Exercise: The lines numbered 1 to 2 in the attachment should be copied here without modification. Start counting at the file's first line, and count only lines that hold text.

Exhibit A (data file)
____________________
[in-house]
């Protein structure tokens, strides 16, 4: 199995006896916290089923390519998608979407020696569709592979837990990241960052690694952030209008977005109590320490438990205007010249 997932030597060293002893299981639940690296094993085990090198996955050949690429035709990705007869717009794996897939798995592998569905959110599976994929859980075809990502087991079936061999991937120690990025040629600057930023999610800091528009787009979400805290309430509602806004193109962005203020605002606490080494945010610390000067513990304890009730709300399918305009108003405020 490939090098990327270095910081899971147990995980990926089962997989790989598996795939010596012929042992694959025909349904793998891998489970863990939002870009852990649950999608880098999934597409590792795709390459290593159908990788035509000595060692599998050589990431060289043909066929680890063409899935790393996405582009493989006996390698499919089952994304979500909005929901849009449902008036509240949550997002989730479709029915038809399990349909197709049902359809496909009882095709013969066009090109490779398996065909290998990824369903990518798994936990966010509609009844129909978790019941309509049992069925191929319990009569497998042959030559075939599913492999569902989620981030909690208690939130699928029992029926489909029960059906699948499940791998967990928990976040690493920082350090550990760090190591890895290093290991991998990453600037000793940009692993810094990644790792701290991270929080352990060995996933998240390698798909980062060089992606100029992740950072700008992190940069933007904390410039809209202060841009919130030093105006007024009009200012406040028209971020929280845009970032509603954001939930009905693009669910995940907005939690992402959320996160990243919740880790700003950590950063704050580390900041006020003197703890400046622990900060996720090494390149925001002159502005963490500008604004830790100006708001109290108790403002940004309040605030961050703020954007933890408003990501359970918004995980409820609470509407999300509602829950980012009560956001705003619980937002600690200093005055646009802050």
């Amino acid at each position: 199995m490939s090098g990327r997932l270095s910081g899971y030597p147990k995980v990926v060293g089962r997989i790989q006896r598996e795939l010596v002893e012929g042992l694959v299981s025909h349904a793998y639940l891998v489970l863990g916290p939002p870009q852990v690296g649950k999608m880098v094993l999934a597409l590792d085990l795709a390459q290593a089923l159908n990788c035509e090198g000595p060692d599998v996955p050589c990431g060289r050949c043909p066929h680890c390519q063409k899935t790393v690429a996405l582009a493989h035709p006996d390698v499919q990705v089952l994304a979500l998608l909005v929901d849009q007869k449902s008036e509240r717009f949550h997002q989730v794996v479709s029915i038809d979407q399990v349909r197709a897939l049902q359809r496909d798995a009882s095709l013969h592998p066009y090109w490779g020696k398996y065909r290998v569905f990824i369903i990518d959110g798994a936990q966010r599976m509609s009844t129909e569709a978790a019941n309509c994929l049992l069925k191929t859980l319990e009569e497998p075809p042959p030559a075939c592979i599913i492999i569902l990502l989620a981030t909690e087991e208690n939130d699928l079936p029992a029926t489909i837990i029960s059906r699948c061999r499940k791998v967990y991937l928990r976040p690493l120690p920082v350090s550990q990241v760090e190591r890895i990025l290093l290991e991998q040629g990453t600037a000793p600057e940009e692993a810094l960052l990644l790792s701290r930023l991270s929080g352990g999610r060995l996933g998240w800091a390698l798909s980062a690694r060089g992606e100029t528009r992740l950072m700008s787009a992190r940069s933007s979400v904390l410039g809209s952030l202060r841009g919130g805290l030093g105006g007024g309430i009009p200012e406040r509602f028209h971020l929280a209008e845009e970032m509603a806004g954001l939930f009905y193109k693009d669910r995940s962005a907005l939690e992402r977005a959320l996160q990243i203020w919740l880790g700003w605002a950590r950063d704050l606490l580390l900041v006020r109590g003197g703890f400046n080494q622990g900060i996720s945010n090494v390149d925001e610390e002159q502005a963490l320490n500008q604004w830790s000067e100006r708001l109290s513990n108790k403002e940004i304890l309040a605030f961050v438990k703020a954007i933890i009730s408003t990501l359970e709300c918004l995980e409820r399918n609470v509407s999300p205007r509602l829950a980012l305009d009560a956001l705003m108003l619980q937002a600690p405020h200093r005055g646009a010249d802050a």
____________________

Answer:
[in-house]
């Protein structure tokens, strides 16, 4: 199995006896916290089923390519998608979407020696569709592979837990990241960052690694952030209008977005109590320490438990205007010249 997932030597060293002893299981639940690296094993085990090198996955050949690429035709990705007869717009794996897939798995592998569905959110599976994929859980075809990502087991079936061999991937120690990025040629600057930023999610800091528009787009979400805290309430509602806004193109962005203020605002606490080494945010610390000067513990304890009730709300399918305009108003405020 490939090098990327270095910081899971147990995980990926089962997989790989598996795939010596012929042992694959025909349904793998891998489970863990939002870009852990649950999608880098999934597409590792795709390459290593159908990788035509000595060692599998050589990431060289043909066929680890063409899935790393996405582009493989006996390698499919089952994304979500909005929901849009449902008036509240949550997002989730479709029915038809399990349909197709049902359809496909009882095709013969066009090109490779398996065909290998990824369903990518798994936990966010509609009844129909978790019941309509049992069925191929319990009569497998042959030559075939599913492999569902989620981030909690208690939130699928029992029926489909029960059906699948499940791998967990928990976040690493920082350090550990760090190591890895290093290991991998990453600037000793940009692993810094990644790792701290991270929080352990060995996933998240390698798909980062060089992606100029992740950072700008992190940069933007904390410039809209202060841009919130030093105006007024009009200012406040028209971020929280845009970032509603954001939930009905693009669910995940907005939690992402959320996160990243919740880790700003950590950063704050580390900041006020003197703890400046622990900060996720090494390149925001002159502005963490500008604004830790100006708001109290108790403002940004309040605030961050703020954007933890408003990501359970918004995980409820609470509407999300509602829950980012009560956001705003619980937002600690200093005055646009802050």